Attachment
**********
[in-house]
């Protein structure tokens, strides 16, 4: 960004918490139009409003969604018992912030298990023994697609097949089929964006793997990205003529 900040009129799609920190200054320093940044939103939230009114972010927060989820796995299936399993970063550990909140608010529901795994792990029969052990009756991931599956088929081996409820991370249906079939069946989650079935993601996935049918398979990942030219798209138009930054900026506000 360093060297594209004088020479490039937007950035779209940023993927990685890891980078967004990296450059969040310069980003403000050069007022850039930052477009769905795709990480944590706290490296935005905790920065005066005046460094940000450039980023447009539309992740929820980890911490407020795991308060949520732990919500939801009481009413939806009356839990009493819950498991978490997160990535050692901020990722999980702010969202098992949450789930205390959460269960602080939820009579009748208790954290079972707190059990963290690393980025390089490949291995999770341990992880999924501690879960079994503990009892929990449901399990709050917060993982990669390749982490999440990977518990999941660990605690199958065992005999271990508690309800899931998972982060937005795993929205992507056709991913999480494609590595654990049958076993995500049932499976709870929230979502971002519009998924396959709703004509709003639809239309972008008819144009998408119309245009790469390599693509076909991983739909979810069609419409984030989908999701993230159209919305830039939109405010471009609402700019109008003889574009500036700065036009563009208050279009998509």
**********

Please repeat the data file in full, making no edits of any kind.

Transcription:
[in-house]
């Protein structure tokens, strides 16, 4: 960004918490139009409003969604018992912030298990023994697609097949089929964006793997990205003529 900040009129799609920190200054320093940044939103939230009114972010927060989820796995299936399993970063550990909140608010529901795994792990029969052990009756991931599956088929081996409820991370249906079939069946989650079935993601996935049918398979990942030219798209138009930054900026506000 360093060297594209004088020479490039937007950035779209940023993927990685890891980078967004990296450059969040310069980003403000050069007022850039930052477009769905795709990480944590706290490296935005905790920065005066005046460094940000450039980023447009539309992740929820980890911490407020795991308060949520732990919500939801009481009413939806009356839990009493819950498991978490997160990535050692901020990722999980702010969202098992949450789930205390959460269960602080939820009579009748208790954290079972707190059990963290690393980025390089490949291995999770341990992880999924501690879960079994503990009892929990449901399990709050917060993982990669390749982490999440990977518990999941660990605690199958065992005999271990508690309800899931998972982060937005795993929205992507056709991913999480494609590595654990049958076993995500049932499976709870929230979502971002519009998924396959709703004509709003639809239309972008008819144009998408119309245009790469390599693509076909991983739909979810069609419409984030989908999701993230159209919305830039939109405010471009609402700019109008003889574009500036700065036009563009208050279009998509």